Word Confusion: Tousle versus Tussle

Posted March 17, 2016 by Kathy Davie in Author Resources, Editing, Self-Editing, Word Confusions, Writing

Someone tousling another’s hair would simply leave it disheveled. Think of it as more of a soft noogie. Meanwhile, a tussle with someone’s hair? Sounds like a battle a hairdresser would do with unruly hair. And it sounds so violent. It would mess up their hair even more.

Word Confusions…

…started as my way of dealing with a professional frustration with properly spelled words that were out of context in manuscripts I was editing as well as books I was reviewing. It evolved into a sharing of information with y’all. I’m hoping you’ll share with us words that have been a bête noir for you from either end. Consider sharing this Word Confusion with friends by tweeting it.

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Tousle Tussle
Credit to: Apple Dictionary.com

pencil drawing of a man with tousled hair

Image uploaded by Fæ [CC BY 4.0], via Wikimedia Commons

Drawing, c. 1794, by N. Poussin of the head of a man with tousled hair.


Two soccer players mixing it up on the field

Image by Alasdair Middleton from Rothesay, Scotland (James McCarthy; Uploaded by kafuffle) [CC BY 2.0], via Wikimedia Commons

A tussle during the Hamilton vs Kilmarnock game on 2 May 2009.

Part of Grammar:
Noun; Verb, transitive

Plural for the noun and third person present verb: tousles
Past tense or past participle: tousled
Gerund or present participle: tousling

Alternative spelling: touzle

Noun; Verb, intransitive

Plural for the noun and third person present verb: tussles
Past tense or past participle: tussled
Gerund or present participle: tussling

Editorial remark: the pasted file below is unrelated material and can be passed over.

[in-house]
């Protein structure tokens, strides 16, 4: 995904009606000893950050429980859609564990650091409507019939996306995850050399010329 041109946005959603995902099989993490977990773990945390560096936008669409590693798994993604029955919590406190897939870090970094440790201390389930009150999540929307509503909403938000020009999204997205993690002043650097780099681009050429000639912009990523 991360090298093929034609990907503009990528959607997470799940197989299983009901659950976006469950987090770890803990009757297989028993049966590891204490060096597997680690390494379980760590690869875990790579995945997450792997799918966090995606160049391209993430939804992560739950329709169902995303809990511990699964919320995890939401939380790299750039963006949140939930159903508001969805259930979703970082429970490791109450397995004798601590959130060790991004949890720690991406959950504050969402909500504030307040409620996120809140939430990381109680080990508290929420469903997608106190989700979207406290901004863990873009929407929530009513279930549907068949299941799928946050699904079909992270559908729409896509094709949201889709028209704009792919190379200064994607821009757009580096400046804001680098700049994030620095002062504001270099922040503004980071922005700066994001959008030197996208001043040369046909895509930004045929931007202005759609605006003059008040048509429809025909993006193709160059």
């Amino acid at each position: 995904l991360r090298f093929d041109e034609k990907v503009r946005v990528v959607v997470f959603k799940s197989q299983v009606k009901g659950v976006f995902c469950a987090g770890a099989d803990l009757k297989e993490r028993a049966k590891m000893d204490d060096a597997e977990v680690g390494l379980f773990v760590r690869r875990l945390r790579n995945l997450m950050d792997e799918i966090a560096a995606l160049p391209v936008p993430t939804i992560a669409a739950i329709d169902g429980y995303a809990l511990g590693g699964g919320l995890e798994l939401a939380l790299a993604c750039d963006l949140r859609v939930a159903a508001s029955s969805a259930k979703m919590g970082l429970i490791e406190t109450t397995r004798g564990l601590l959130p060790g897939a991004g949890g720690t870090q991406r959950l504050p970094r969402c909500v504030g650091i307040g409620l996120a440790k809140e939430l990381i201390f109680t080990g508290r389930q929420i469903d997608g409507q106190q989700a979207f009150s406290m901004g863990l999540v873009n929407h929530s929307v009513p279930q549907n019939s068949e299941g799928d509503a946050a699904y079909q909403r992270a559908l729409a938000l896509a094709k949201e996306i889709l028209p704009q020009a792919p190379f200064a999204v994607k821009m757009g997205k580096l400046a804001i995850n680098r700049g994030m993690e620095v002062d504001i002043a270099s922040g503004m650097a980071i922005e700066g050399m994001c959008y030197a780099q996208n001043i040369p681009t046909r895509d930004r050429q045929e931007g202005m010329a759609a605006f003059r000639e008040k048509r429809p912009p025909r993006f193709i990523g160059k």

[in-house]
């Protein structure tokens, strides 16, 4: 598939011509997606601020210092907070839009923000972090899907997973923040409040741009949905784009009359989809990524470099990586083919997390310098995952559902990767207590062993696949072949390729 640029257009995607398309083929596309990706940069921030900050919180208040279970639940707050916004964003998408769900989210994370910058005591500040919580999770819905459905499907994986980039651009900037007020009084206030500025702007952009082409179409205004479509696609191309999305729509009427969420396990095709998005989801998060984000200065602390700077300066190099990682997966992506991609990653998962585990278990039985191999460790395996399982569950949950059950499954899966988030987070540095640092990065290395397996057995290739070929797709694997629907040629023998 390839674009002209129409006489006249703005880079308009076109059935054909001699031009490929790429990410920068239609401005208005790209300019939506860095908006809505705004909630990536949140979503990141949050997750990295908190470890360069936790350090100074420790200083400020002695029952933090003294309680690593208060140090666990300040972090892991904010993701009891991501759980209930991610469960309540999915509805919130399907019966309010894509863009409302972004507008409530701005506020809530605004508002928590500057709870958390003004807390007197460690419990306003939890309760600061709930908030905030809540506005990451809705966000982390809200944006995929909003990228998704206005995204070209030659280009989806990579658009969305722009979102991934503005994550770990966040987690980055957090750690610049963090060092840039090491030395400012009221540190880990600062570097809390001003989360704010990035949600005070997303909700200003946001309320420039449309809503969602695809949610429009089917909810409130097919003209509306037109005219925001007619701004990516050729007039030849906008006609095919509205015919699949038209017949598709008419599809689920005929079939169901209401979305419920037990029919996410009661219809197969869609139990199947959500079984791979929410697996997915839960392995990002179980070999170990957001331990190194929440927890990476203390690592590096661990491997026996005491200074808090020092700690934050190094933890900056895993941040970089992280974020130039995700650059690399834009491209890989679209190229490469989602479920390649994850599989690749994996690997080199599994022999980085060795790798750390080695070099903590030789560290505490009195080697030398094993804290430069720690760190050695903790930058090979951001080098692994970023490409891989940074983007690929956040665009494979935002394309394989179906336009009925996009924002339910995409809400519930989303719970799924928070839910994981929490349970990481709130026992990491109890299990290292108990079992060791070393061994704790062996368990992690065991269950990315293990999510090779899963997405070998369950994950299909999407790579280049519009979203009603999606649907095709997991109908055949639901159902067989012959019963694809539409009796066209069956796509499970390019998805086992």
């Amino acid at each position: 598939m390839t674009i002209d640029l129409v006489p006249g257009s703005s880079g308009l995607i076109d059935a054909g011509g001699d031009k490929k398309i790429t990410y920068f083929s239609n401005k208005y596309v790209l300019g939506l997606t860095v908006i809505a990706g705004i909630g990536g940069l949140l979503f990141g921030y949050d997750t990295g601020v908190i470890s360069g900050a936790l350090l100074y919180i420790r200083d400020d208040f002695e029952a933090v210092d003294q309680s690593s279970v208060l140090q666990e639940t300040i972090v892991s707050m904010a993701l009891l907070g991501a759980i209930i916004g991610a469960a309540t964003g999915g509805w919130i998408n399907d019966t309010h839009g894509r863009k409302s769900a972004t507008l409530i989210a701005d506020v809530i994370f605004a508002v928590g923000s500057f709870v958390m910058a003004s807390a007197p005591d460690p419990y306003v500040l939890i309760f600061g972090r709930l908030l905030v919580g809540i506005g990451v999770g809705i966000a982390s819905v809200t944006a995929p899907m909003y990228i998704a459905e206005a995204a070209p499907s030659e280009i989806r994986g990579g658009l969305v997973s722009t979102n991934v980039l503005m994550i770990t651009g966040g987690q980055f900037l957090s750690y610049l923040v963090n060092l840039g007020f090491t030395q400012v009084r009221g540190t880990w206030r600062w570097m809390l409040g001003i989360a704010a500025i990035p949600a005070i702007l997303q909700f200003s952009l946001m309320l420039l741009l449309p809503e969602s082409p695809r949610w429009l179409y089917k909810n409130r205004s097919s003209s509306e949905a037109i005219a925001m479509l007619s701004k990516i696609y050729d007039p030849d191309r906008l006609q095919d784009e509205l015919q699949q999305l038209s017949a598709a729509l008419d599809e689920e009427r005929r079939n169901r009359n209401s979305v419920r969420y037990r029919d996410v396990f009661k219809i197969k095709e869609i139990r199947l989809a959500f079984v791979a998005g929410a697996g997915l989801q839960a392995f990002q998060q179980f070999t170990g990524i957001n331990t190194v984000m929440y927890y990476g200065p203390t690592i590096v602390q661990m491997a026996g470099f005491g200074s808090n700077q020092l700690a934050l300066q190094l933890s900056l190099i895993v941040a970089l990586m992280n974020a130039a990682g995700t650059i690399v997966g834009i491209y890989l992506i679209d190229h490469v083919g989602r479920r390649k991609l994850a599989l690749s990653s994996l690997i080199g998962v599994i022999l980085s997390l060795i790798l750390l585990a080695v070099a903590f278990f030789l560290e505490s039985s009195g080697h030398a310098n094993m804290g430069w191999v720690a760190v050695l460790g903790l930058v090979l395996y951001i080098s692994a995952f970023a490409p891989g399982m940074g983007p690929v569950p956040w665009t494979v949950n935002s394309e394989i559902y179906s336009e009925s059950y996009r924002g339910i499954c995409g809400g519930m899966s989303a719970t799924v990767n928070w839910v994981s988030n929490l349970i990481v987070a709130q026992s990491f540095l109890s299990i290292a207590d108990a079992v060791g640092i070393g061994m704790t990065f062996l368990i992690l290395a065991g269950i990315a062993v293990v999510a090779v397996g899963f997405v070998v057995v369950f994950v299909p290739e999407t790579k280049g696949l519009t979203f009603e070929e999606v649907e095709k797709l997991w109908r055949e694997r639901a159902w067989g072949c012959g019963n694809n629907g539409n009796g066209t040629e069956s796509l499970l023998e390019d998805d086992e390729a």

Noun:
An act of tousling something, especially hair

  • A tousled mass, especially of hair
  • A disordered, disheveled, or tangled condition

Verb, transitive:
Make something, especially a person’s hair untidy

To disorder or dishevel

To handle roughly

Noun:
A vigorous, sometimes rough, struggle or scuffle, typically in order to obtain or achieve something

Any vigorous or determined struggle, conflict, etc.
Verb, intransitive:
Engage in such a struggle or scuffle

  • Wrestle
Examples:
Noun:
Annie reached up behind his head and gave his hair a tousle.

He’d gently brush back my tousle.

Verb, transitive:
Annie tousled his hair.

Nathan’s tousled head appeared in the hatchway.

The wind tousled our hair.

Noun:
There was a tussle for the ball.

I had quite a tussle with that chemistry exam.

Verb, intransitive:
The demonstrators tussled with police.

Derivatives:
Adjective: tousled
History of the Word:
Late Middle English in the sense of handle roughly or rudely. Expressing frequent repetition or intensity of action, a.k.a., frequentative, of dialect touse meaning handle roughly of Germanic origin and related to the German zausen. Both noun and verb are late Middle English. The verb was originally Scots and northern English, perhaps a diminutive of dialect touse meaning handle roughly.

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C’mon, get it out of your system, bitch, whine, moan…which words are your pet peeves?


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